Employees must be engaged in a corporation’s security mission, said David Carpenter, vice president, global security, Pepsico, Inc., keynoting the Corporate Security Roundtable hosted by the Security Industry Association in Miami.
Behind the headlines, the events of September 11, 2001 are changing decisions on security systems, according to leaders participating in the Security Industry Association’s Corporate Security Roundtable in Miami.

“We’re about to become the most regulated industry in America,” predicted Bob Hayes, who was in charge of security at Georgia Pacific Corp. headquarters in Atlanta at the time of the El Qaeda and anthrax attacks. Spooked by paper dust always found in packages, customers insisted on proof of security through the supply chain. Now a security consultant, Hayes noted the rising number of government units, regulatory bodies, compliance agencies, advisory groups, and supplier certifications now authoring guidelines and rules on security.

“This is not a fad,” Hayes said. “This is a tidal wave coming at us.”

Federal directives, in particular, conflict and overlap with each other. “They didn’t do a very good job of making sure there’s only one Washington standard,” Hayes said. At the state level are more policies and procedures. “Every state in the union has something they’re working on,” Hayes warned, and they’re not being coordinated. Overall, the goal is to help reassure the public via anti-terrorism measures. Hayes is less than optimistic. “I’ve never found standards and policies to be particularly helpful, because they vary so much, even within a corporation,” he said. While penalties are not in place yet, in the event of an incident, Hayes expects repercussions. “If you don’t know” about applicable rules or guidelines, and then make recommendations not in compliance, “you could be held liable,” he said. “At the very least, increase your insurance, especially errors and omissions.”

Biometrics Required

Upgrades of the ID badge system at the Port of Seattle were underway, when the requirements changed abruptly. “Our security requirements are shaped instantly by world events,” said Brad Jenson, AV/IT Security Systems Supervisor at SeaTac Airport. “In the aftermath of September 11, biometrics became a requirement.”

The airport’s ID system is designed so that staff on site can modify scripts as necessary and customize the data view. With the requirement for higher security, Jenson said, “The specifications for the ID badge system and access control technologies were modified accordingly.” Still “a work in progress,” the systems now include fingerprint identification, and smart card printers, for example. The intent is to achieve “maximum flexibility for an uncertain future,” he said. Changes in security needs as well as changes in security requirements can be accommodated.

No More Holes

For Chelan County Public Utility District in Washington, the documents to follow are “The Physical Protection of Critical Infrastructure and Key Assets” and “Vulnerability Assessment Methods, Electrical Power Infrastructure.” The guidelines are set to help power utilities upgrade security systems in light of September 11 attacks. “That was the basis of the investment,” said Richard Robert, director of security. He led a major overhaul of access control, video, and monitoring for the agency, which generates electricity for clients throughout the West from its dams along the Columbia River.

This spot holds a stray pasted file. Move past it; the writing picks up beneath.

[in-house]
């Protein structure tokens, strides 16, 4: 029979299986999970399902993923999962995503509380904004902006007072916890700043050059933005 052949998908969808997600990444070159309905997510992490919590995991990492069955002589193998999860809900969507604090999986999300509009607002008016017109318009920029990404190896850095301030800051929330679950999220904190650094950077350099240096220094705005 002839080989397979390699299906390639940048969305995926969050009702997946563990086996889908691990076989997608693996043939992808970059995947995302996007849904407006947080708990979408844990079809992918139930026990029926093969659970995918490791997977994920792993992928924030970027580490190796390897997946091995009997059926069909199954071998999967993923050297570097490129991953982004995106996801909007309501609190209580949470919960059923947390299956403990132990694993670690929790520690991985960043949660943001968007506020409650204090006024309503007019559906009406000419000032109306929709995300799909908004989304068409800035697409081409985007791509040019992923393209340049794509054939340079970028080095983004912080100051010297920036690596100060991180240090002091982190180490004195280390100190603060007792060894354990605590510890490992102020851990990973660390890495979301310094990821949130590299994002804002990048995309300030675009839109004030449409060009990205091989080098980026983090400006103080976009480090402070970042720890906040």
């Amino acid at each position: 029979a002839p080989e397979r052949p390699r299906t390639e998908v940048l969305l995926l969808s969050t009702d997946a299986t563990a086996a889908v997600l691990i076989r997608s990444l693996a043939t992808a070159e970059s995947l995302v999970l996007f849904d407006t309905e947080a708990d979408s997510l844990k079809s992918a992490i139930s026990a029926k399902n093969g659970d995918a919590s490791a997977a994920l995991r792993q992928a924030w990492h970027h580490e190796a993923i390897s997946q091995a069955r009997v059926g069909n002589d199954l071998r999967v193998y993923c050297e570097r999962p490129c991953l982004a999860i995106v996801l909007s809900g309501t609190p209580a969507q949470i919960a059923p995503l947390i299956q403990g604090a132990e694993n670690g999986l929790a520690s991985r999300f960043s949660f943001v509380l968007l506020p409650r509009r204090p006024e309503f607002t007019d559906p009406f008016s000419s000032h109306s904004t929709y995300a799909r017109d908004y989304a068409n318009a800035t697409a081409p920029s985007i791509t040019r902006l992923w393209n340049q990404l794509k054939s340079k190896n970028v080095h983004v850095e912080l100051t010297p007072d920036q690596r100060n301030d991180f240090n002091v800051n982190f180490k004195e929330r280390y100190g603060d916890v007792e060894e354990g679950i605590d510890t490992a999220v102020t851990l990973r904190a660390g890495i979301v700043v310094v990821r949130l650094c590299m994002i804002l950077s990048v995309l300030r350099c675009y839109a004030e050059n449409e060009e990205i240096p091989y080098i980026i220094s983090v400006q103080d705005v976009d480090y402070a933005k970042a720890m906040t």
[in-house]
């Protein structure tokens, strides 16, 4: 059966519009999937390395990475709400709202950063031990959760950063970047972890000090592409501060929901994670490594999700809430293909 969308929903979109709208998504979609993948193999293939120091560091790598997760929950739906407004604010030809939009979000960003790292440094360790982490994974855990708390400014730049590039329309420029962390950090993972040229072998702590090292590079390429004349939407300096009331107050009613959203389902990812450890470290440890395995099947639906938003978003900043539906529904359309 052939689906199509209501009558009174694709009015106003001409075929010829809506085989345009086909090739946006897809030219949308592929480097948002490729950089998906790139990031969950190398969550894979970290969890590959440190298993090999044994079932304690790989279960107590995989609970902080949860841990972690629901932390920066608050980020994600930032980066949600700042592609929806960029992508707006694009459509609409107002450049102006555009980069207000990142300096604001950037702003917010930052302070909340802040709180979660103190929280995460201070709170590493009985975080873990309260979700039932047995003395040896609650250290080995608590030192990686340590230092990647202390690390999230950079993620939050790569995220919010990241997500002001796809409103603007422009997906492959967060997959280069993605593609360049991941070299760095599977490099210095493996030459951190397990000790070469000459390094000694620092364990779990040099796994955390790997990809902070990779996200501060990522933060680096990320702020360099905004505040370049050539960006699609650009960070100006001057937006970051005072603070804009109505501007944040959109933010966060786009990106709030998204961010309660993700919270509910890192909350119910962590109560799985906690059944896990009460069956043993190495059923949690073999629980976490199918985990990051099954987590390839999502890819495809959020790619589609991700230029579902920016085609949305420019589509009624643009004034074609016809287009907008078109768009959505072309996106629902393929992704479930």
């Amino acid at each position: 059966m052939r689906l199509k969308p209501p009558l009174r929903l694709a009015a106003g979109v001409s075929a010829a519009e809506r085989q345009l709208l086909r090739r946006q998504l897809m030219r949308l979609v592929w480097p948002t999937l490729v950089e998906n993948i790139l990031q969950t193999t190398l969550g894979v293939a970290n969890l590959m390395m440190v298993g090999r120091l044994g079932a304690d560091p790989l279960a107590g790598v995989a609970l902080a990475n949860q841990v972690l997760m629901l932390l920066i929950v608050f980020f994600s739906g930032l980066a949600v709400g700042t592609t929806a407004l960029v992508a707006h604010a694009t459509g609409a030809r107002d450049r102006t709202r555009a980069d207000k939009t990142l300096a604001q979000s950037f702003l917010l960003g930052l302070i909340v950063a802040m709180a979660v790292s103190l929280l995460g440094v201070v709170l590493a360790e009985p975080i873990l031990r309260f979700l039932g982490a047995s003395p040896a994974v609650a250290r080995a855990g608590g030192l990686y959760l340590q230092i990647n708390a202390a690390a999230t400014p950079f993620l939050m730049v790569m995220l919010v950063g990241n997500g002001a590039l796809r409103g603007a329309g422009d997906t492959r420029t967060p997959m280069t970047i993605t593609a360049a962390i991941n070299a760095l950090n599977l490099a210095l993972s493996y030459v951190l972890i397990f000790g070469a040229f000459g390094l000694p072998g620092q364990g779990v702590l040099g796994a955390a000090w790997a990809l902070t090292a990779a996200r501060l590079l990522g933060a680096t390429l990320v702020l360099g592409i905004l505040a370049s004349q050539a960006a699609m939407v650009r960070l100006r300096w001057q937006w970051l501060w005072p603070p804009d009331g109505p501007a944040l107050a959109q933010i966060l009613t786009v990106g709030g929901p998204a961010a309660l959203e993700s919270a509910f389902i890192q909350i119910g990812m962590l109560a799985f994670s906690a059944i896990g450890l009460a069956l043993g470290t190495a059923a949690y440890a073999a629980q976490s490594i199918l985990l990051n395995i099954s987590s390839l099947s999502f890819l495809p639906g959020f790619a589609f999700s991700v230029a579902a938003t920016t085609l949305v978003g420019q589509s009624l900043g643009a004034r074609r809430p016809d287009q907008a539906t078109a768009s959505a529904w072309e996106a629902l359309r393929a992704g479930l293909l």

Prior to 9-11, the agency had determined every possible gap in security and “then put it on the shelf,” said Robert. “After 9-11, ba-boom, everything came off the shelf.” Now that an enterprise-level system has been installed with upgrades throughout the facilities, “It’s a better place to work, people feel more comfortable, and we have an excellent management tool.”

With his background in law enforcement, Robert did his homework before and after requesting bids. “The installation is key: the integrator. If you get a bad integrator, you’ll find out…later.” His diligence extended to multiple on-site visits, checking integrators’ references and poking inside their control boxes. Too often, it wasn’t pretty.

“When you opened the panel, you’d swear somebody had put a bowl of spaghetti in there,” he said.

To determine which integrator will meet his standards, the power security chief looks for manufacturer training and certificates that show technicians assigned to his worksite are personally qualified on equipment they install.

“When you first install new security, everybody hates it,” Robert said. When it’s done right, “then they get used to it, and everybody’s a security expert. They want it on their door.”

Awareness and Education

At Pepsico, it’s hearts and minds that needed changing. “When we spend money on gates, guards, fire alarms, and security systems to better protection ourselves against threats, then we can’t have employees let strangers follow them in the door,” said David Carpenter, who heads up global security. During the 2001 attacks, Carpenter was assistant secretary of state for diplomatic security at the U.S. State Department. In his current assignment, concern about September 11 is real, but doesn’t hit home at first. When concerns are pointed out, the reaction is typical: “’We make sodas and salty snacks. Why would someone want to get in our facility?’”

“We need to engage employees and make sure only people with passes come in. We’re trying to drive that home very hard,” Carpenter said.